Such responses leave us with the question of why we isolate caste and queerness. There is often silence or hostility when we talk about caste in queer spaces, despite the fact that caste is everywhere, from laughing about someone’s accent to ridiculing someone’s outfit. Caste and sexuality are not two different things but are, in fact, two sides of the same coin.

We cannot invalidate the struggle of Dalit queers by asking them not to bring out dialogues around caste in queer spaces. The irony is that most people belonging to the LGBTQIA+ community themselves fail to acknowledge their caste privilege. When one tries to have a conversation around caste and privilege within queer spaces, many people get annoyed and start competing about their struggles of being queer, without the added lens of caste.

Representational image

Dalit queers are rejected from both spaces – they are neither fully accepted in anti-caste movements, nor in queer movements. Caste and sexuality are inseparable. Both are grounds for discrimination. Taking an intersectional approach broadens our lens to address the different struggles of Dalit LGBTQIA+ folks within the community. If a savarna queer person wants to talk about caste, the first step would be to acknowledge the privileges of belonging to an upper caste and to question why the queer community and queer organisations are majorly dominated by savarna queers.

An upper-caste person cannot justify “not believing in caste” and deem everyone equal while carrying the same caste privilege to organise community gatherings in expensive cafes which might not be affordable or accessible for Dalit queers. The focus of the queer movement is to amplify equality and stories of liberation for the larger society. Such a struggle cannot be separated from caste or other forms of identities such as class, gender, religion, and so on.

There are a number of ways through which we can make a more inclusive space for Dalits and Adivasis. This includes acknowledging our caste privilege, introspecting and reflecting, and creating a listening space.

It’s time that the stories of Dalit queers are heard both within and outside of the queer circle and that the dialogue around caste within the queer spaces is started. It’s time to stand against any form of discrimination and move towards a more inclusive and safe society.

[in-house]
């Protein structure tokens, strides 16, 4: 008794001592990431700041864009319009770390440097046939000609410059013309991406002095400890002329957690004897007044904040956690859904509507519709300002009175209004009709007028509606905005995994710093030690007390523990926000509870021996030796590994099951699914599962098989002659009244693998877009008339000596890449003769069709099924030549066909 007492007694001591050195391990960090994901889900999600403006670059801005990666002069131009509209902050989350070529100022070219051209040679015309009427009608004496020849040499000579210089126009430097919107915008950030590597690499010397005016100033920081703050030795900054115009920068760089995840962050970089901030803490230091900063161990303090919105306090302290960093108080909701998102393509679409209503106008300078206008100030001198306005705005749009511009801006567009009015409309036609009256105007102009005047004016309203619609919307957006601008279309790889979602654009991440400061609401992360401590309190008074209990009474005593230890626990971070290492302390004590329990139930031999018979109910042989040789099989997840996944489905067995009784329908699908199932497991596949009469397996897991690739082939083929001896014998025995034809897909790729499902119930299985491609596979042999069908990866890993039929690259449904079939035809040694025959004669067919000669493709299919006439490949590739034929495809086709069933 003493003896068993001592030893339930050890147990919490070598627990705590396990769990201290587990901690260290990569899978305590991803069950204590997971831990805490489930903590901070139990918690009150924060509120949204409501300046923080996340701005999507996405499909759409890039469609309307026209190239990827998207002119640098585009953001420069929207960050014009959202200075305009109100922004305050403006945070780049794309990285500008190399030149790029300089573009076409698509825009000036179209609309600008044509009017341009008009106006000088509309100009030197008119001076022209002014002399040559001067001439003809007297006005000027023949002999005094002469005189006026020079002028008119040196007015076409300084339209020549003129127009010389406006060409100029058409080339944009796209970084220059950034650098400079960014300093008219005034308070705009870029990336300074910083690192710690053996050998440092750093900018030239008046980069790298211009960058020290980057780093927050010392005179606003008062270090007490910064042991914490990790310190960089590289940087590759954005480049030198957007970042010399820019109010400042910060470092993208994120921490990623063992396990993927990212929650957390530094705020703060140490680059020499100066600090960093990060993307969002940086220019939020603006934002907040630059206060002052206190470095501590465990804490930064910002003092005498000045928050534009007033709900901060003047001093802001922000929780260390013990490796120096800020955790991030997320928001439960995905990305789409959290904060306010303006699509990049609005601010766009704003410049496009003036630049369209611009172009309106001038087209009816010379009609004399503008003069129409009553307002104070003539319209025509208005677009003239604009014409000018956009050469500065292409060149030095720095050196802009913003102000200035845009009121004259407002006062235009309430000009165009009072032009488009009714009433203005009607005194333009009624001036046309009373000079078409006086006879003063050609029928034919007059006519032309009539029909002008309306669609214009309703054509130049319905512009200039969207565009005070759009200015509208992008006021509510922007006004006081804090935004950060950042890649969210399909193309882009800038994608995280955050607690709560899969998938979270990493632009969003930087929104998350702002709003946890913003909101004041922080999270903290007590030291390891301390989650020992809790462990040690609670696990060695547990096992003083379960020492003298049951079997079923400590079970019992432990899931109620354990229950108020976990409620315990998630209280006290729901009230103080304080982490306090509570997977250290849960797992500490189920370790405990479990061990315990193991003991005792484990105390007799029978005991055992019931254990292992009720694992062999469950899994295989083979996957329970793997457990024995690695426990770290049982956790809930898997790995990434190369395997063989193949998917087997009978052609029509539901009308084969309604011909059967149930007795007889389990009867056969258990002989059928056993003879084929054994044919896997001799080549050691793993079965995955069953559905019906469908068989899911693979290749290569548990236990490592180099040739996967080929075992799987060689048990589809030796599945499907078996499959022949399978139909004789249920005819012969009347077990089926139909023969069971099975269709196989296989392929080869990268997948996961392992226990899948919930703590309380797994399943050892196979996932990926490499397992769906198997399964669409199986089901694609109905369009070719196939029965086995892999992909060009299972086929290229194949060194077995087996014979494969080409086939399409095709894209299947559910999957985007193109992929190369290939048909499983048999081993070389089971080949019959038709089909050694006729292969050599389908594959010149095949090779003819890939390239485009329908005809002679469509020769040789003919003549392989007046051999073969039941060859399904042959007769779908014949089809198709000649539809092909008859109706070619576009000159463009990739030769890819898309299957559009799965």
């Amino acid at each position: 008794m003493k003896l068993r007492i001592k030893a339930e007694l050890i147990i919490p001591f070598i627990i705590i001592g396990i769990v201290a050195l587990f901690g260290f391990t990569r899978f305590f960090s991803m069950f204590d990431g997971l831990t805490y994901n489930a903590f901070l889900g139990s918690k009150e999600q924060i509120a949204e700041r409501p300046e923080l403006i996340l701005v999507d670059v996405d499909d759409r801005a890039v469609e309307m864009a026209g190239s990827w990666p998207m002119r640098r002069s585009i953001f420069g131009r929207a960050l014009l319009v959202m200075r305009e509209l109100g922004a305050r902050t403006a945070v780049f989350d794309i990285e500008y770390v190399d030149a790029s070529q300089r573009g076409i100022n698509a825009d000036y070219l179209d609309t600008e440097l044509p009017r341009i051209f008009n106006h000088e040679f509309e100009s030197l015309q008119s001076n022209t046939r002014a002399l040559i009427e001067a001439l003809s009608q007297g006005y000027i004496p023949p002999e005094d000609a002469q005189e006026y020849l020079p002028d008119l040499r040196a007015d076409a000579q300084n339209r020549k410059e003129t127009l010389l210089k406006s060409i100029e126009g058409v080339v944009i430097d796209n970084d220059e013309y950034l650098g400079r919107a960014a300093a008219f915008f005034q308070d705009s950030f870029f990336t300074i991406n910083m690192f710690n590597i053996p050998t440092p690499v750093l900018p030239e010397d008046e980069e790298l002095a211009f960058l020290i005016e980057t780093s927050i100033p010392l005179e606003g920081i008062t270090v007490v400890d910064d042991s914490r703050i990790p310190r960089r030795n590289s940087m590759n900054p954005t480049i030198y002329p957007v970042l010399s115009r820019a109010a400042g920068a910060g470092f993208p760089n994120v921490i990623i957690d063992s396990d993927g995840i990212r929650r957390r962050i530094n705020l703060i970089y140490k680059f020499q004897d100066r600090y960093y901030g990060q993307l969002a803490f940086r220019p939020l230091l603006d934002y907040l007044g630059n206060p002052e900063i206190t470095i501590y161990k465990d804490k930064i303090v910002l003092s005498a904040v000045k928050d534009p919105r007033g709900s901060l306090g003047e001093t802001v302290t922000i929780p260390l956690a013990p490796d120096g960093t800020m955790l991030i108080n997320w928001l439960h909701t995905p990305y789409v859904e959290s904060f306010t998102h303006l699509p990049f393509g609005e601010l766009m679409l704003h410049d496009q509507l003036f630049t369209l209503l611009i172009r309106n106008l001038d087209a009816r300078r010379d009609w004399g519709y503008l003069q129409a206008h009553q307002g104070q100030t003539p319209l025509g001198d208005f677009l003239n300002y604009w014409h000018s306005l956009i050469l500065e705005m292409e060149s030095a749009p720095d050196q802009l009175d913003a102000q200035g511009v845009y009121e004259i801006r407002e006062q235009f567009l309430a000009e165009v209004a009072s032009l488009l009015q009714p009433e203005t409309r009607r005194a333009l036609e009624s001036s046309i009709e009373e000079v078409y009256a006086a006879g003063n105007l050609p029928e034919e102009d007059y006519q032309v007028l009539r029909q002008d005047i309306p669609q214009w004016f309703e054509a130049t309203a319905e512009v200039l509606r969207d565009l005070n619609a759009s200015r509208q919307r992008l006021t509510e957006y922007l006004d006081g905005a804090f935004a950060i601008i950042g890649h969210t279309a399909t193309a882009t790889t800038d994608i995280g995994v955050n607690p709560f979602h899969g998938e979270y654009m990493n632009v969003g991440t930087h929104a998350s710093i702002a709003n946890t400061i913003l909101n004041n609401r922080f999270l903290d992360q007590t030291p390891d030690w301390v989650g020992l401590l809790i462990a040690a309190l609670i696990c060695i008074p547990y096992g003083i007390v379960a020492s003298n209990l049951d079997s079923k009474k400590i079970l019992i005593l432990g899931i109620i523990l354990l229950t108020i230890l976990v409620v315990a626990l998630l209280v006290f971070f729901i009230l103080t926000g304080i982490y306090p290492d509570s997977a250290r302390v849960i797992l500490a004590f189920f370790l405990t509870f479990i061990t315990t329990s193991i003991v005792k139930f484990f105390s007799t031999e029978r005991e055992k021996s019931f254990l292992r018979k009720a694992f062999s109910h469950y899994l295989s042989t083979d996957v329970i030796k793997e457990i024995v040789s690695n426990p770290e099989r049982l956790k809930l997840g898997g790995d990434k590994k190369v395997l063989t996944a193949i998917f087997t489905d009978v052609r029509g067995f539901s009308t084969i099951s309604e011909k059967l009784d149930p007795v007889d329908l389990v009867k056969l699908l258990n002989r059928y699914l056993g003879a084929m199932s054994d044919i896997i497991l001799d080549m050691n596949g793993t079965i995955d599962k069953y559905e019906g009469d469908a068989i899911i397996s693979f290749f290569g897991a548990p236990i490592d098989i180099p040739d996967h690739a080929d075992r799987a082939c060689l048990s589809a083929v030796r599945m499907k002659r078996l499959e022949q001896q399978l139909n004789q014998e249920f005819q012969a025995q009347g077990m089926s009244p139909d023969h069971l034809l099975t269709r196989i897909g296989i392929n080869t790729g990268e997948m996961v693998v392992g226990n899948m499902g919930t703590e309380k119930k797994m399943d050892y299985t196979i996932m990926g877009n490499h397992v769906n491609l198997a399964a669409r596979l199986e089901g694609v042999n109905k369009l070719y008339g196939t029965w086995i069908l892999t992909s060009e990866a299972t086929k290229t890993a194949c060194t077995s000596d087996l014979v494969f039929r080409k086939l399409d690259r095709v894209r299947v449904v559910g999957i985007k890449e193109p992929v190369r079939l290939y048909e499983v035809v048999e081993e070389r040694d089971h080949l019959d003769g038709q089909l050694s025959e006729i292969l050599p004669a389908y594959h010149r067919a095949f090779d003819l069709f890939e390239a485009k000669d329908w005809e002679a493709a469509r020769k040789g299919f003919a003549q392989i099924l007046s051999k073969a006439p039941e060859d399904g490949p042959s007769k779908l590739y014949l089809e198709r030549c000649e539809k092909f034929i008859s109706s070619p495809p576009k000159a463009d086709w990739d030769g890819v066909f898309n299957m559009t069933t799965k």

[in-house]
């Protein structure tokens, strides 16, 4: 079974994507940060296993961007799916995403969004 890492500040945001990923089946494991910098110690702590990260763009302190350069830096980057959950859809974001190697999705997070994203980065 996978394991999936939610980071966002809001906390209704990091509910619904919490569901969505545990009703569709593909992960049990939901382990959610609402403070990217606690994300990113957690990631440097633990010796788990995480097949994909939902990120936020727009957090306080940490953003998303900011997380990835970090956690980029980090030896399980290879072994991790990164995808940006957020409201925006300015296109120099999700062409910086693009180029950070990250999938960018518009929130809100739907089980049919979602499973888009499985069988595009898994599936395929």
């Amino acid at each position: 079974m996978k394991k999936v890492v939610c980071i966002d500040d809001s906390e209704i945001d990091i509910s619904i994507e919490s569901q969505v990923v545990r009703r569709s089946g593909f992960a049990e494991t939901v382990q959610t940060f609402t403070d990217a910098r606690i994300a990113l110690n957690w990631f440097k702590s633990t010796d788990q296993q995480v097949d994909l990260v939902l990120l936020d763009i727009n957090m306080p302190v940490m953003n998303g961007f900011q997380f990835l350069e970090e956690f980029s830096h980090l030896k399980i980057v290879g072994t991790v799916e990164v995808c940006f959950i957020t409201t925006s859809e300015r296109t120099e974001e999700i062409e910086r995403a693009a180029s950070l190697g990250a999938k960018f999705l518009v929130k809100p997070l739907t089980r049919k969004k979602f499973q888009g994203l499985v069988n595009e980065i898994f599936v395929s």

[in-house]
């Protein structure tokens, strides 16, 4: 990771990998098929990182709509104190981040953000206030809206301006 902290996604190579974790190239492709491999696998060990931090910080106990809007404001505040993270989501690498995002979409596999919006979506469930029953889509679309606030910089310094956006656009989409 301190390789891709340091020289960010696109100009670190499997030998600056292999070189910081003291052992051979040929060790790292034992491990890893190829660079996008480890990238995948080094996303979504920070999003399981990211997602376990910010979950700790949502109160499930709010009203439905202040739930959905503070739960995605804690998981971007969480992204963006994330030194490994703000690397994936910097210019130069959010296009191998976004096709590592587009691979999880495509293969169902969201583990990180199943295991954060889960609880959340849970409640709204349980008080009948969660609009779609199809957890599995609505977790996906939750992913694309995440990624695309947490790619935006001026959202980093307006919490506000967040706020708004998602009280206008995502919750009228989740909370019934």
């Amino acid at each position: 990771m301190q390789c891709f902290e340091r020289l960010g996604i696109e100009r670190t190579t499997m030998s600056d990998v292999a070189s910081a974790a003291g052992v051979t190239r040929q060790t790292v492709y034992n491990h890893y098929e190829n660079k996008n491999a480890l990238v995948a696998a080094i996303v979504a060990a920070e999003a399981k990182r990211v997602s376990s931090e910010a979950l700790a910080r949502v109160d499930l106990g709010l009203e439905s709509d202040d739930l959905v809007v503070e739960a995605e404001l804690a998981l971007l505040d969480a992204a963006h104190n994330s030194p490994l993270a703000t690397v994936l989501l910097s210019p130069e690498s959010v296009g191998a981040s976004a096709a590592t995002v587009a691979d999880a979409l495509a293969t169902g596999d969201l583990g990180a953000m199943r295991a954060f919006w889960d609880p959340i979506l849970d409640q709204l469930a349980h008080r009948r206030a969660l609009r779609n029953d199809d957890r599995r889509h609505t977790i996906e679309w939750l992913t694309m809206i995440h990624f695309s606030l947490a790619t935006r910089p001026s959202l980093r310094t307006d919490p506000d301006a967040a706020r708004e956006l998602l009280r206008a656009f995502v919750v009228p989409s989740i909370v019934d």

The views expressed here are the author’s own.

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An ambassador and trained facilitator under Eco Femme (a social enterprise working towards menstrual health in south India), Sanjina is also an active member of the MHM Collective- India and Menstrual Health Alliance- India. She has conducted Menstrual Health sessions in multiple government schools adopted by Rotary District 3240 as part of their WinS project in rural Bengal. She has also delivered training of trainers on SRHR, gender, sexuality and Menstruation for Tomorrow’s Foundation, Vikramshila Education Resource Society, Nirdhan trust and Micro Finance, Tollygunj Women In Need, Paint It Red in Kolkata.

Now as an MH Fellow with YKA, she’s expanding her impressive scope of work further by launching a campaign to facilitate the process of ensuring better menstrual health and SRH services for women residing in correctional homes in West Bengal. The campaign will entail an independent study to take stalk of the present conditions of MHM in correctional homes across the state and use its findings to build public support and political will to take the necessary action.

Saurabh has been associated with YKA as a user and has consistently been writing on the issue MHM and its intersectionality with other issues in the society. Now as an MHM Fellow with YKA, he’s launched the Right to Period campaign, which aims to ensure proper execution of MHM guidelines in Delhi’s schools.

The long-term aim of the campaign is to develop an open culture where menstruation is not treated as a taboo. The campaign also seeks to hold the schools accountable for their responsibilities as an important component in the implementation of MHM policies by making adequate sanitation infrastructure and knowledge of MHM available in school premises.